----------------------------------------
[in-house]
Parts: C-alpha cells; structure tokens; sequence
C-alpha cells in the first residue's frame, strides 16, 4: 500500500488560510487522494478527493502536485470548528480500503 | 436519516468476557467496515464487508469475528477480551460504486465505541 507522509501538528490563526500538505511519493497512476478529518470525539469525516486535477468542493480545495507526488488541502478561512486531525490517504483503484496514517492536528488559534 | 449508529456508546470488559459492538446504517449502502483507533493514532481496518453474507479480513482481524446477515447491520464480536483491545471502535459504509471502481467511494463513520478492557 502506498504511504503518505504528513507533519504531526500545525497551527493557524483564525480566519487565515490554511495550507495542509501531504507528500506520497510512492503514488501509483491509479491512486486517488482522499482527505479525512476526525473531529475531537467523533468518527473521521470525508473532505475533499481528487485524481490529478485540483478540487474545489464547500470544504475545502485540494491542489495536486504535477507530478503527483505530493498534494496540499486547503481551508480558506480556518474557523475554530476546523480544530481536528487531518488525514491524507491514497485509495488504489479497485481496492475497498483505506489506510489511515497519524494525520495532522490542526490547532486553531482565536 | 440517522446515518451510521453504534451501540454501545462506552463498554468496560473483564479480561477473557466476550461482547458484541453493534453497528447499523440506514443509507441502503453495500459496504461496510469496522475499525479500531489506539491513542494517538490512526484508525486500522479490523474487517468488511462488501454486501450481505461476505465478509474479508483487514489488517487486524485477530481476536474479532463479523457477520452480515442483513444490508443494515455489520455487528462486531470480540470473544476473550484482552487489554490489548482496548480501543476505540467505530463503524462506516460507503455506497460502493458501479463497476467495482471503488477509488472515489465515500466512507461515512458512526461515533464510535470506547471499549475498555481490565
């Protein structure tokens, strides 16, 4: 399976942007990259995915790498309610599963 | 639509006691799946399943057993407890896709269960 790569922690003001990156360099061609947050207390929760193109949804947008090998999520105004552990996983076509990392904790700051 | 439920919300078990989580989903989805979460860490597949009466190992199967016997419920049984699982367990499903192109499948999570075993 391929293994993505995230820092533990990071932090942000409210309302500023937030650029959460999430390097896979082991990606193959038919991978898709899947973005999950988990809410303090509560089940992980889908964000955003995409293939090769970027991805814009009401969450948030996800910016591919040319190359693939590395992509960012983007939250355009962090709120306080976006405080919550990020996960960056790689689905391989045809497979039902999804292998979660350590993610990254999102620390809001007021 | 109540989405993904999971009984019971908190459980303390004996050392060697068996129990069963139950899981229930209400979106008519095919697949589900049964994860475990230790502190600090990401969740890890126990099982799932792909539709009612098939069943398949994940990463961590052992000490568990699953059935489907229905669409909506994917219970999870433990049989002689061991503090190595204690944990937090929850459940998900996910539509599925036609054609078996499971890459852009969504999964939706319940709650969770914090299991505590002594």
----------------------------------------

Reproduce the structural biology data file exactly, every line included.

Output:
[in-house]
Parts: C-alpha cells; structure tokens; sequence
C-alpha cells in the first residue's frame, strides 16, 4: 500500500488560510487522494478527493502536485470548528480500503 | 436519516468476557467496515464487508469475528477480551460504486465505541 507522509501538528490563526500538505511519493497512476478529518470525539469525516486535477468542493480545495507526488488541502478561512486531525490517504483503484496514517492536528488559534 | 449508529456508546470488559459492538446504517449502502483507533493514532481496518453474507479480513482481524446477515447491520464480536483491545471502535459504509471502481467511494463513520478492557 502506498504511504503518505504528513507533519504531526500545525497551527493557524483564525480566519487565515490554511495550507495542509501531504507528500506520497510512492503514488501509483491509479491512486486517488482522499482527505479525512476526525473531529475531537467523533468518527473521521470525508473532505475533499481528487485524481490529478485540483478540487474545489464547500470544504475545502485540494491542489495536486504535477507530478503527483505530493498534494496540499486547503481551508480558506480556518474557523475554530476546523480544530481536528487531518488525514491524507491514497485509495488504489479497485481496492475497498483505506489506510489511515497519524494525520495532522490542526490547532486553531482565536 | 440517522446515518451510521453504534451501540454501545462506552463498554468496560473483564479480561477473557466476550461482547458484541453493534453497528447499523440506514443509507441502503453495500459496504461496510469496522475499525479500531489506539491513542494517538490512526484508525486500522479490523474487517468488511462488501454486501450481505461476505465478509474479508483487514489488517487486524485477530481476536474479532463479523457477520452480515442483513444490508443494515455489520455487528462486531470480540470473544476473550484482552487489554490489548482496548480501543476505540467505530463503524462506516460507503455506497460502493458501479463497476467495482471503488477509488472515489465515500466512507461515512458512526461515533464510535470506547471499549475498555481490565
């Protein structure tokens, strides 16, 4: 399976942007990259995915790498309610599963 | 639509006691799946399943057993407890896709269960 790569922690003001990156360099061609947050207390929760193109949804947008090998999520105004552990996983076509990392904790700051 | 439920919300078990989580989903989805979460860490597949009466190992199967016997419920049984699982367990499903192109499948999570075993 391929293994993505995230820092533990990071932090942000409210309302500023937030650029959460999430390097896979082991990606193959038919991978898709899947973005999950988990809410303090509560089940992980889908964000955003995409293939090769970027991805814009009401969450948030996800910016591919040319190359693939590395992509960012983007939250355009962090709120306080976006405080919550990020996960960056790689689905391989045809497979039902999804292998979660350590993610990254999102620390809001007021 | 109540989405993904999971009984019971908190459980303390004996050392060697068996129990069963139950899981229930209400979106008519095919697949589900049964994860475990230790502190600090990401969740890890126990099982799932792909539709009612098939069943398949994940990463961590052992000490568990699953059935489907229905669409909506994917219970999870433990049989002689061991503090190595204690944990937090929850459940998900996910539509599925036609054609078996499971890459852009969504999964939706319940709650969770914090299991505590002594």